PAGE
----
Reductive sorption of vanadium by iron monosulfide in seawater

Felicia J. Haase*, Colton J. Vessey, Ryo Sekine, Nicholas J.C. Doriean, David T. Welsh, Joseph A. Otte, Jessica Hamilton, Donald E. Canfield, Yun Wang, Enzo Lombi, William W. Bennett

*Corresponding author for this work

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Vanadium (V) is a promising paleoredox tracer in ancient marine sediments due its range of possible oxidation states (+3 to +5) and its unique redox-sensitivity. However, the interactions between V and the sulfide minerals common under ancient depositional conditions remain poorly studied. Iron monosulfide (FeS) is the first sulfide phase to form in anoxic-sulfidic waters and sediments, and an important precursor for sedimentary pyrite. Here we investigate the adsorption of dissolved VV by freshly precipitated FeS under conditions relevant to marine waters. We report near complete removal of aqueous V (94–98%; ∼2 × 10−5 M) by FeS (1 g L−1) in anoxic seawater within 24 h. Synchrotron-based X-ray absorption spectroscopy (XAS) at the V and Fe K-edges shows that aqueous VV was rapidly (<60 s) reduced to solid-phase VIII during reductive sorption by FeS. Iron K-edge and X-ray diffraction data show that the products of the subsequent oxidation of VIII-bearing FeS were elemental sulfur and lepidocrocite. Solid-phase V was oxidized within 24 h from +2.97 to +4.0, with no loss of V to solution. EXAFS analysis suggests, based on the predominance of V┄Fe backscatters at ∼3.0 Å, that octahedral VIV may have been incorporated in the structure of lepidocrocite during its formation. These results provide valuable insight into the relationship of V and FeS in marine environments, including the adsorption mechanism and V speciation relevant to the fate of V during early diagenesis in marine sediments.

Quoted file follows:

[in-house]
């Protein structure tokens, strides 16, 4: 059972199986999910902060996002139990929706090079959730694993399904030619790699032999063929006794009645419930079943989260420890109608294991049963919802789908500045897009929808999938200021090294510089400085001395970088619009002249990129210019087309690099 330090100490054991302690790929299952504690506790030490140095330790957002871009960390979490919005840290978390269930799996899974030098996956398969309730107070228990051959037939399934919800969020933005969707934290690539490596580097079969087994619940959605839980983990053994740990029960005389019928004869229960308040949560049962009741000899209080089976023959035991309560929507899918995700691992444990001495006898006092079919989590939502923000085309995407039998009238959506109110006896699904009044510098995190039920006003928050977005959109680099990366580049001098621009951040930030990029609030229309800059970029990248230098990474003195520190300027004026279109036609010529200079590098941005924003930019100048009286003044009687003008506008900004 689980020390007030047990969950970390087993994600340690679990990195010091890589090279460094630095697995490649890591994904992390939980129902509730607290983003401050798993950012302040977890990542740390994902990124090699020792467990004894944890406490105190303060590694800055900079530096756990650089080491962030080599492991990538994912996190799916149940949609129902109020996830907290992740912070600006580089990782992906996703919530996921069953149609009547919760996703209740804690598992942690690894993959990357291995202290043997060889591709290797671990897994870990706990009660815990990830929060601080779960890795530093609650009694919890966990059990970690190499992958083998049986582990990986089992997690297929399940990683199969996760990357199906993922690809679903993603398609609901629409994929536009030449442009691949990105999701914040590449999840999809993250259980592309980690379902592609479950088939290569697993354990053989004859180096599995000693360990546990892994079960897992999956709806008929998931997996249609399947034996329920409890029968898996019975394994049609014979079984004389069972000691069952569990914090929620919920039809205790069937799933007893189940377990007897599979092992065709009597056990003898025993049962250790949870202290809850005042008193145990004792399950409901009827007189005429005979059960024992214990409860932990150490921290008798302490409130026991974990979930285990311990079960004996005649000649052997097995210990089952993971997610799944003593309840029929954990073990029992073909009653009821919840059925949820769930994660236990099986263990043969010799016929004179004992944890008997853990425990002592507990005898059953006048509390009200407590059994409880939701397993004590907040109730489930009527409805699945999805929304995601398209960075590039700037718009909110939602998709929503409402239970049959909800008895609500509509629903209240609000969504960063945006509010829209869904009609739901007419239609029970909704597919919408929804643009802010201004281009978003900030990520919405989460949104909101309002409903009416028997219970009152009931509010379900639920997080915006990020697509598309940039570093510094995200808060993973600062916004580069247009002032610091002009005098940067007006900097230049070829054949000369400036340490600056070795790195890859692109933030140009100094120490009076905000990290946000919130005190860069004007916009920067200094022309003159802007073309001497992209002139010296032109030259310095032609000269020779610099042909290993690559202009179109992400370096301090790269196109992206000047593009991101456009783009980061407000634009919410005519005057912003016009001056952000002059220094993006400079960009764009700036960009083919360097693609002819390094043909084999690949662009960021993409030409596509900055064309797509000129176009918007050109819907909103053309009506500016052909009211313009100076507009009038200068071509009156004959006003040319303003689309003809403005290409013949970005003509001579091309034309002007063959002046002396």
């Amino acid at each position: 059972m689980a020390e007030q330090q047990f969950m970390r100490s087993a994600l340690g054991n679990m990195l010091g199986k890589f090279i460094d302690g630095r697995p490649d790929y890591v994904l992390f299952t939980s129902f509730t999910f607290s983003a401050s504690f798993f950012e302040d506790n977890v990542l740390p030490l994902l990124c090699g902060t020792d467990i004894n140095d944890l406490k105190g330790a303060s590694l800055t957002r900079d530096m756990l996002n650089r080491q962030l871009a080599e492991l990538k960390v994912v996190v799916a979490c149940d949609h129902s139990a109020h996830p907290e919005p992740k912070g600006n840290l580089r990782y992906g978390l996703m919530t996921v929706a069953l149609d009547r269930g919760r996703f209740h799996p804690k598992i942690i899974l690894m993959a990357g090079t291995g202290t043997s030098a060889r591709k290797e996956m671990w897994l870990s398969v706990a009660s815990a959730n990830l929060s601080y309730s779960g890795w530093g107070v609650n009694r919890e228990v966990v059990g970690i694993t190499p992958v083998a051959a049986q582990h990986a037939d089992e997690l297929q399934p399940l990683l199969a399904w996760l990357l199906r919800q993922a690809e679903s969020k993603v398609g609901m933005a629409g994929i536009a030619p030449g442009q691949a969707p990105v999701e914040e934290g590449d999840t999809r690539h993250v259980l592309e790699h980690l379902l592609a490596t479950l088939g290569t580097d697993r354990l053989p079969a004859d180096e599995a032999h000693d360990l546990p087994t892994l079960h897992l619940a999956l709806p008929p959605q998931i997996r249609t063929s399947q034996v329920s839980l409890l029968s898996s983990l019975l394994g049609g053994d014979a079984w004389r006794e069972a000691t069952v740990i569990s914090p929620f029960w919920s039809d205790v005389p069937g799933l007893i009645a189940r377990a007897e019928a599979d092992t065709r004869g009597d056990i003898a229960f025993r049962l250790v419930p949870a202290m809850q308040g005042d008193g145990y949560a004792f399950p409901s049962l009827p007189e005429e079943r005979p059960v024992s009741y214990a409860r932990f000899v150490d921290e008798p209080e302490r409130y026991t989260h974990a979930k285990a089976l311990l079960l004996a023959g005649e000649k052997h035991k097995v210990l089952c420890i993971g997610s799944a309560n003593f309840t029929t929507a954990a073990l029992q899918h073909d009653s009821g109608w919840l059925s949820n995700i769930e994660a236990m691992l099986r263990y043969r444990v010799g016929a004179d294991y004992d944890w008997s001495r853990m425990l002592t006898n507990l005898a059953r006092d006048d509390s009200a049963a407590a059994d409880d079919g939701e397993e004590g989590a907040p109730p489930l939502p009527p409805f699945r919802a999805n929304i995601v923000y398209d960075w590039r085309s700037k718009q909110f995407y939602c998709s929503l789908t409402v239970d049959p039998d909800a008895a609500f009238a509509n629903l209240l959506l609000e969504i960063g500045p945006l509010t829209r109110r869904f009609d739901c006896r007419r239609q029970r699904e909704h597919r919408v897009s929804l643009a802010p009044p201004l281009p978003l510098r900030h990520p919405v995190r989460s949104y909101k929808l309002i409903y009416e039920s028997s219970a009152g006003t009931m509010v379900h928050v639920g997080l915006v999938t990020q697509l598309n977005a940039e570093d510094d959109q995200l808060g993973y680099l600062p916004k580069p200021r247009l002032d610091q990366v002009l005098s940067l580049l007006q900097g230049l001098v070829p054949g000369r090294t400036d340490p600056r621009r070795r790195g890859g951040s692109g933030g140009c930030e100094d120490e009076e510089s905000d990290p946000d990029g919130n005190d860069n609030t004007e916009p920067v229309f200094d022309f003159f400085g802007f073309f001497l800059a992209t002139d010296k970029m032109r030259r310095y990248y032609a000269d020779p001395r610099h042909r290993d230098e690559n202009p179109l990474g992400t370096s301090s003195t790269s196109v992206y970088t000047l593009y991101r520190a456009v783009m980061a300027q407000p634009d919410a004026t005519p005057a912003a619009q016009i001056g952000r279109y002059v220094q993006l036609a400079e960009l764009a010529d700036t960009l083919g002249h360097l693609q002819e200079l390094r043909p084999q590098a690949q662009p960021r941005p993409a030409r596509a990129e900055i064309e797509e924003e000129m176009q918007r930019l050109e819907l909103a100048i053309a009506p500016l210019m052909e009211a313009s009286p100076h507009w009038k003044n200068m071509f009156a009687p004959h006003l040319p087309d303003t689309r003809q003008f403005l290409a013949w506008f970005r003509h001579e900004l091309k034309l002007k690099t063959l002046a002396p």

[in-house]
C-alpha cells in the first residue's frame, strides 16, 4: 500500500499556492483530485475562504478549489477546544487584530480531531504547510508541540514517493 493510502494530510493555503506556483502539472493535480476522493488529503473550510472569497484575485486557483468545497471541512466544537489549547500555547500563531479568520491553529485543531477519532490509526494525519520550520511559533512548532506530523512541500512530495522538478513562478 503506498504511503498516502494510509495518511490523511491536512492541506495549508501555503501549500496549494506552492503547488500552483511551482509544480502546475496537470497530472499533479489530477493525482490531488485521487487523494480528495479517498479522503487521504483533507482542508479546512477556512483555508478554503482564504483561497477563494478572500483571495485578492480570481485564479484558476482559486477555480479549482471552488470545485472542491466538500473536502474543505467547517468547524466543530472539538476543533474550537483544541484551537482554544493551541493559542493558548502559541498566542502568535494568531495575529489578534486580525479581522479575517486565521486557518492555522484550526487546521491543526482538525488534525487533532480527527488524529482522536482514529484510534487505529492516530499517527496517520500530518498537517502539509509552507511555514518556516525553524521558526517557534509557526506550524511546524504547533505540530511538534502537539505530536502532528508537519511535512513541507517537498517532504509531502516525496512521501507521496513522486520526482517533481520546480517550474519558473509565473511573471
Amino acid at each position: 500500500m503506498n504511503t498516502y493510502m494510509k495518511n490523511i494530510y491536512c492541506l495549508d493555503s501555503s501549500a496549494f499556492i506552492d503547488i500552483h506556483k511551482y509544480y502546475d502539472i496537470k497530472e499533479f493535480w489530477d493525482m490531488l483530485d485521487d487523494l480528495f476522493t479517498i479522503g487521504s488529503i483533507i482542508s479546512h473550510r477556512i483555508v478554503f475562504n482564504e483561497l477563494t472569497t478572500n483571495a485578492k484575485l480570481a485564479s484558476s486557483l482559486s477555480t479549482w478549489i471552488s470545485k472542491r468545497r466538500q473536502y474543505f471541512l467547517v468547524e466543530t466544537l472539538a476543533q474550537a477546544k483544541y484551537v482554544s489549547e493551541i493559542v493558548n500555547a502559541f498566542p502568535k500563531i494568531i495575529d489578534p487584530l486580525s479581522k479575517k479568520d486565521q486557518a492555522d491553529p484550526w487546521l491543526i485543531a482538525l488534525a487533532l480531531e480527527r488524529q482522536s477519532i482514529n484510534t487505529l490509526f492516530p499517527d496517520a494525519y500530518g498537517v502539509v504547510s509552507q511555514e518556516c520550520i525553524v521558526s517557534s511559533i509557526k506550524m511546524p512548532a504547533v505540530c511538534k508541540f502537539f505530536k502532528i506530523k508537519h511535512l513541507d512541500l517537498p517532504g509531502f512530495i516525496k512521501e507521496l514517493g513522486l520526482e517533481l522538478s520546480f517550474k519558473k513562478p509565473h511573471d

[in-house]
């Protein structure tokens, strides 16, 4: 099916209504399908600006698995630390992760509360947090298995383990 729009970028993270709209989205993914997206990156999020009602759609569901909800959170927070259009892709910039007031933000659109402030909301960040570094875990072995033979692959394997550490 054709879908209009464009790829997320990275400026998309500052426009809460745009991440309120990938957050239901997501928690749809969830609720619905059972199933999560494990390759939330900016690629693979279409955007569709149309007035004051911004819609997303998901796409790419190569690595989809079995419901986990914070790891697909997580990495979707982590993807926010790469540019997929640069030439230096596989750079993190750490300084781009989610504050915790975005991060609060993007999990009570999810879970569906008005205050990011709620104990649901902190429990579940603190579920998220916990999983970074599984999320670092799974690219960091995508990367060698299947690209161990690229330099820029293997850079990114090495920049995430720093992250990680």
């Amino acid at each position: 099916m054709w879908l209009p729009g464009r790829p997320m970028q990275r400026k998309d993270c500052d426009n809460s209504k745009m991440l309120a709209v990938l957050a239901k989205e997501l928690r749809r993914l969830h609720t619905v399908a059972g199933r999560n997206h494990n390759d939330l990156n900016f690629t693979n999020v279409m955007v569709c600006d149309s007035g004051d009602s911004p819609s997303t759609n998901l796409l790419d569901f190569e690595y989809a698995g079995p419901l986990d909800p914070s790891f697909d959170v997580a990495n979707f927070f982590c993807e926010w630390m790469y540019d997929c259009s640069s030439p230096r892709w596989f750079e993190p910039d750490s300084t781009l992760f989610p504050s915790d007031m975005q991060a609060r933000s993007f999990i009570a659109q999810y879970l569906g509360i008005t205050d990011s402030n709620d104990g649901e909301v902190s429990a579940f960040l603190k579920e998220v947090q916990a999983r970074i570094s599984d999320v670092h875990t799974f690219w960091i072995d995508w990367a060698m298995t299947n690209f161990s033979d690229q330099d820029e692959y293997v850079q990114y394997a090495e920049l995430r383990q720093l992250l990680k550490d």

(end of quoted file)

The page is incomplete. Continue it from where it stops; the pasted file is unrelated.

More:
Original languageEnglish
Article number121983
JournalChemical Geology
Number of pages15
Publication statusPublished - 30. Mar 2024


  • FeS
  • Incorporation
  • Lepidocrocite
  • Marine sediment
  • Paleoredox tracer
  • Vanadium


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